The best remaining chance for restoring net neutrality has a key day in court Friday, when the U.S. Court of Appeals for the District of Columbia is scheduled to hear oral arguments in a lawsuit to overturn the Federal Communications Commission’s 2017 repeal of the open-internet rules. As of right now, there’s nothing stopping internet service providers, like Comcast and Verizon, from slowing down access to blocking certain websites, or charging websites to reach users at faster speeds, as long as the companies say that they reserve the right to do so in their terms of service.
The Obama-era net neutrality protections were barely two years old when Trump-appointed FCC Chairman Ajit Pai began taking a “weed whacker” to the rules. The agency’s repeal officially went into effect last June, and two months later, Verizon was caught throttling the internet service of the Santa Clara Fire Department while it was responding to a massive wildfire in Northern California, forcing the emergency responders to pay twice as much to lift their data restrictions. (Verizon claims that it was a customer service error.)
Now, a large coalition of consumer advocates, 22 state attorneys general, and technology companies have lodged challenges to the FCC’s repeal, all of which have been consolidated into a single case with hundreds of pages of legal briefs for the judges and their clerks to read. The FCC and internet providers contend that the repeal was legally sound and good for consumers, and a panel of three judges will hear about 75 minutes of arguments from each side about whether the gutting of the net neutrality order was done to the letter of the law.
Among the many arguments expected Friday, the challengers hold that the internet is an essential communications service, and as such should be regulated to prevent companies from discriminating against how information travels over their wires. Pai argued in his proposal to overturn the 2015 net neutrality rules that that was a misclassification, which he reclassified as an information service, like videoconferencing or email, and thus not subject to strong consumer protections. This was a rather novel argument. “The FCC is saying for the first time that broadband internet access has no telecommunications component,” says Gigi Sohn, who was senior adviser to former FCC Chairman Tom Wheeler, who oversaw the passage of the Obama-era protections. “Basically, what they’re saying is the package delivery is the package, the road to the hotel is the hotel, the pizza delivery service is the pizza,” Sohn said, noting the limits of Pai’s conception of the web. People don’t sign up for Verizon because of the email address; they do it to connect to countless websites and services.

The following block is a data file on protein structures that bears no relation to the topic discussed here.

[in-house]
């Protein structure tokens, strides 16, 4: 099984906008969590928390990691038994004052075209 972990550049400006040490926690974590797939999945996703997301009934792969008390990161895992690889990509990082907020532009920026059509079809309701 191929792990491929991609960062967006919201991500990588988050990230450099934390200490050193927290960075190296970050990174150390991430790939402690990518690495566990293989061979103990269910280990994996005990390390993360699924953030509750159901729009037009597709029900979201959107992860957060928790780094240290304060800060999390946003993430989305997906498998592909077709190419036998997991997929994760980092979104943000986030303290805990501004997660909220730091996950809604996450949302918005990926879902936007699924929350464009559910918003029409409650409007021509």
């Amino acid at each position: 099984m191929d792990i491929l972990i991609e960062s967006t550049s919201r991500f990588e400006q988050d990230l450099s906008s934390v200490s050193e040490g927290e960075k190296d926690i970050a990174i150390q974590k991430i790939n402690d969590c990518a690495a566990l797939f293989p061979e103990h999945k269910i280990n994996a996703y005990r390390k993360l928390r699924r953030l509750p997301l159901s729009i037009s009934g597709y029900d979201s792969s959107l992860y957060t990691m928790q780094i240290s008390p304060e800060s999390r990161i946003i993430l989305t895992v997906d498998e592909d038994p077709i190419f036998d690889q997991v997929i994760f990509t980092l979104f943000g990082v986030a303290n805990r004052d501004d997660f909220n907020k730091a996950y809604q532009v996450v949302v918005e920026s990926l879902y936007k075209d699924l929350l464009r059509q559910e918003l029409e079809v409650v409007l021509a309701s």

Another point that’s likely to be argued is whether the previous net neutrality rules dissuaded internet providers from investing in their broadband networks, a claim Pai has made repeatedly. The problem with that argument is that after the net neutrality rules were passed in 2015, Comcast, Verizon, and AT&T all told their investors in public calls that they’d subsequently buttressed their investment in improving and building out their networks. And in 2018, the year after the FCC voted to repeal net neutrality, Comcast reported that its overall capital expenditure costs decreased, as did Verizon and Charter. Pai has repeatedly cited decreases in capital expenditure as a key indicator of net neutrality impeding investment in network expansion. That argument is a lot harder to believe given reports from broadband providers that say otherwise.
Challengers to the FCC’s repeal could also bring up the fact the troubled process through which the net neutrality rules were rescinded. Although more than 23 million comments were submitted regarding the net neutrality repeal—the overwhelming majority of which in favor of keeping the open-internet regulations—many of those comments were faked, submitted using stolen identities and the names of dead people, or were filed by bots, not people. Hundreds of thousands of comments were filed using Russian email addresses. Pai even claimed that the comment system sustained a mysterious cyberattack in early May 2017 when it crashed following a deluge of unexpected traffic. But the FCC’s inspector general looked into the matter and concluded this never happened. “Our investigation did not substantiate the allegations of multiple DDoS attacks,” the report said. Rather, it appears the system crashed after a segment on net neutrality on Last Week Tonight with John Oliver urged viewers to tell the FCC they opposed repealing the internet rules.
After both sides make their arguments, a ruling could take months—at which point the case could go to the Supreme Court. In the meantime, Congress will almost certainly continue to deliberate the topic. The new Democratic chair of the House Communications Subcommittee, Rep. Mike Doyle of Pennsylvania, vowed to make net neutrality the first hearing of his chairmanship. An effort to undo the FCC’s repeal failed to get enough votes to move forward in December under the last Congress.
So far, internet providers appear to be treading lightly—they’re almost certainly going to be more cautious as the issue works its way through the courts. The scary part for consumers is that if ISPs do begin manipulating how we experience the web, it could happen piecemeal, with one free service here and one slower website there, until one day we’re all living on a very different web. Comcast, Verizon, and their peers can be patient; they’ve certainly waited long enough.